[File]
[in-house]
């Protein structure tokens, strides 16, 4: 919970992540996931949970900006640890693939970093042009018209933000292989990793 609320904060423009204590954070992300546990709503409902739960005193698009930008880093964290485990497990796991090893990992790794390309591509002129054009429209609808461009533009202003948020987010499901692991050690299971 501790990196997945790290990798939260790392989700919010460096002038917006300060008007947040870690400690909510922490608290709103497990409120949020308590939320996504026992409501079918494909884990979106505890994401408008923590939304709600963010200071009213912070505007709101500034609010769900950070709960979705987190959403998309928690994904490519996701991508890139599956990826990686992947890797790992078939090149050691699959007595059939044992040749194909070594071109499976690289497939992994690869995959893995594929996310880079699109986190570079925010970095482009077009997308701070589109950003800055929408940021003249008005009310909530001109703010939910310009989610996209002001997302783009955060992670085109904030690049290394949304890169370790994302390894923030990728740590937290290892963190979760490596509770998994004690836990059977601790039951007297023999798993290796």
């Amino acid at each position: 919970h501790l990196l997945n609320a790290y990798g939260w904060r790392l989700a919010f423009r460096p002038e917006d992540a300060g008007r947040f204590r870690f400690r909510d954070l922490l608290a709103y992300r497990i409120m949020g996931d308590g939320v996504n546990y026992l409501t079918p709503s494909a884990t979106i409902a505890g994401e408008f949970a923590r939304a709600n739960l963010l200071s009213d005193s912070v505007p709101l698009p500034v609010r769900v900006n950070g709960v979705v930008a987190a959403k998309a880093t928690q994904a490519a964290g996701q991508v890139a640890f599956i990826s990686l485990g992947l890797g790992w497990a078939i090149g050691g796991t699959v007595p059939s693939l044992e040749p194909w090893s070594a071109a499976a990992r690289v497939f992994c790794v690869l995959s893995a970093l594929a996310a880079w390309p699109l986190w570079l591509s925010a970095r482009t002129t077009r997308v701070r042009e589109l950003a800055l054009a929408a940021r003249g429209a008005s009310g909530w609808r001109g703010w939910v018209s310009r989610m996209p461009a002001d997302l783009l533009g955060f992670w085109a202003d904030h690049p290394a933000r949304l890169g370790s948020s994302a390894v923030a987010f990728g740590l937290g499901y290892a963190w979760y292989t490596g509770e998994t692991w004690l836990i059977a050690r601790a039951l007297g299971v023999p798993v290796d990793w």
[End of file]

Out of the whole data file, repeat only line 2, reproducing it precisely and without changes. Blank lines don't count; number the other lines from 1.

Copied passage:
């Protein structure tokens, strides 16, 4: 919970992540996931949970900006640890693939970093042009018209933000292989990793 609320904060423009204590954070992300546990709503409902739960005193698009930008880093964290485990497990796991090893990992790794390309591509002129054009429209609808461009533009202003948020987010499901692991050690299971 501790990196997945790290990798939260790392989700919010460096002038917006300060008007947040870690400690909510922490608290709103497990409120949020308590939320996504026992409501079918494909884990979106505890994401408008923590939304709600963010200071009213912070505007709101500034609010769900950070709960979705987190959403998309928690994904490519996701991508890139599956990826990686992947890797790992078939090149050691699959007595059939044992040749194909070594071109499976690289497939992994690869995959893995594929996310880079699109986190570079925010970095482009077009997308701070589109950003800055929408940021003249008005009310909530001109703010939910310009989610996209002001997302783009955060992670085109904030690049290394949304890169370790994302390894923030990728740590937290290892963190979760490596509770998994004690836990059977601790039951007297023999798993290796």